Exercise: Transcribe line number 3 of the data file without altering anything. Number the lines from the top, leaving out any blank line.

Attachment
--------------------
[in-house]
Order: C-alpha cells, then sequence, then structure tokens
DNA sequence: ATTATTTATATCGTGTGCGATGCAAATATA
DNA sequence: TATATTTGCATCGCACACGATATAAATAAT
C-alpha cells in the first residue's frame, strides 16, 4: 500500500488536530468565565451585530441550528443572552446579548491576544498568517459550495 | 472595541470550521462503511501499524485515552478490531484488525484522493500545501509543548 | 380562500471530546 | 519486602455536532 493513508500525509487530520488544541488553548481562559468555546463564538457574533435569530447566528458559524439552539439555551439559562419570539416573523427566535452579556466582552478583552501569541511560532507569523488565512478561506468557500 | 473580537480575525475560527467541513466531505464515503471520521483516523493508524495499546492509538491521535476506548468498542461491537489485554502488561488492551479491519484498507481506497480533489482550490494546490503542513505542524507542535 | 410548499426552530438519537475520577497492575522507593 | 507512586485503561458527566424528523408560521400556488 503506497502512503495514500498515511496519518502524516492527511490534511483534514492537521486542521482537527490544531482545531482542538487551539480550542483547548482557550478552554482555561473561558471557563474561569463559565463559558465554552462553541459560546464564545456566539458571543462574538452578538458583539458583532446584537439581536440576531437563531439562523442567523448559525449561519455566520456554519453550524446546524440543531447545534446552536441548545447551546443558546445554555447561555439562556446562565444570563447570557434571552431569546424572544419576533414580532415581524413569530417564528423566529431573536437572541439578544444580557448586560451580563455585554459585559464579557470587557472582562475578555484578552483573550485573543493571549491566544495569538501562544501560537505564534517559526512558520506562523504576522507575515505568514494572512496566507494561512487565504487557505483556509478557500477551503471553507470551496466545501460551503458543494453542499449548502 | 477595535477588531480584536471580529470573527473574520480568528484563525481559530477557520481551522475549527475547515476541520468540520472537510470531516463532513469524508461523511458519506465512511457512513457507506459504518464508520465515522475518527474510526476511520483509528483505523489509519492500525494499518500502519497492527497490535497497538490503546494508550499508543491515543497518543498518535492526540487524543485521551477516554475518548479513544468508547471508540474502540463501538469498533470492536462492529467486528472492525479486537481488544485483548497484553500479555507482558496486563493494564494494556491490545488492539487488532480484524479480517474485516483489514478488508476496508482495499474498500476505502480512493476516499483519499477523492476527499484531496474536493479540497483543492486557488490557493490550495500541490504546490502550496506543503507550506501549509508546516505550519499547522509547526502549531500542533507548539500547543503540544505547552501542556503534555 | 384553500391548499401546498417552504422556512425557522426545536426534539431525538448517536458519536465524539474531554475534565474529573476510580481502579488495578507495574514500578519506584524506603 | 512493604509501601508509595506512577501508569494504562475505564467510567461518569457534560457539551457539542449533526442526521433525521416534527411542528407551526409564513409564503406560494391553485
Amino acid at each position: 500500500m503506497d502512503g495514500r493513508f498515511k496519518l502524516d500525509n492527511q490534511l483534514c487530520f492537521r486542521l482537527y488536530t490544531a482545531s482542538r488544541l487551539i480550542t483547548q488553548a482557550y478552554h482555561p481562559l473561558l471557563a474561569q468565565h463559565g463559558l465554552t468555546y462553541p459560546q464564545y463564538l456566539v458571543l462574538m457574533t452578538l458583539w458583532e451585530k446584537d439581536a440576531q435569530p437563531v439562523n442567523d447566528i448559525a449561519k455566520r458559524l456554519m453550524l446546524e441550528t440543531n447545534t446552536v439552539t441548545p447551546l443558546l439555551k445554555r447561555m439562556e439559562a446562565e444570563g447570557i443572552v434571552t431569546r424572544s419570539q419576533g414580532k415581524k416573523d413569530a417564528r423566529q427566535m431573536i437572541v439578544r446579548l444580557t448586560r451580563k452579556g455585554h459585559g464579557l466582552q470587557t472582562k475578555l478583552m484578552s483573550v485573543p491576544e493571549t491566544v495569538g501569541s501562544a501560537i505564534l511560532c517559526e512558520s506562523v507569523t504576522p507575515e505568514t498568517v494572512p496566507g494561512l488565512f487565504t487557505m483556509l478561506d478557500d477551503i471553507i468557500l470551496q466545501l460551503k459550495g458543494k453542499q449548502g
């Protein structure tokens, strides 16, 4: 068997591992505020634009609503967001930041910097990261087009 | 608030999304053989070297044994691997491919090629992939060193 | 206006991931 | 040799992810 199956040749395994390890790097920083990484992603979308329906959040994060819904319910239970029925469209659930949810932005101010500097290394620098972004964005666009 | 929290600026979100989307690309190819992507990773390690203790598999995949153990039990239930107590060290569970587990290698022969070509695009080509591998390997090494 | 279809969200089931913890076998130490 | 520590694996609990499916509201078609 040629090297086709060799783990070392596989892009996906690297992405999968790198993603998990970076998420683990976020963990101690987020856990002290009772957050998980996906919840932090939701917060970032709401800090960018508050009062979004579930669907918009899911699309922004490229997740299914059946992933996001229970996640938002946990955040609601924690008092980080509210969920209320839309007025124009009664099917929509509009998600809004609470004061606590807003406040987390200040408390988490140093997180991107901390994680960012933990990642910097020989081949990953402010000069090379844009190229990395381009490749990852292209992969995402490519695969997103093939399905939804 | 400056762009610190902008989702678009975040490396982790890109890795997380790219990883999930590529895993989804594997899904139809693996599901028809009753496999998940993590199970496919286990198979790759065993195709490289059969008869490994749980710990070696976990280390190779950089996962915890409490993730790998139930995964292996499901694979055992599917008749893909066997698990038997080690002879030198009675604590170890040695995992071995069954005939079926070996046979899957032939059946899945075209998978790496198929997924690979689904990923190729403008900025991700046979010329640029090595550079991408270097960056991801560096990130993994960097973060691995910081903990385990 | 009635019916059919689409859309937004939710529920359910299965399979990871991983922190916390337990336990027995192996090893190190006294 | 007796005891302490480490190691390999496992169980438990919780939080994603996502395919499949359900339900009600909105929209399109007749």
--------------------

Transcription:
DNA sequence: ATTATTTATATCGTGTGCGATGCAAATATA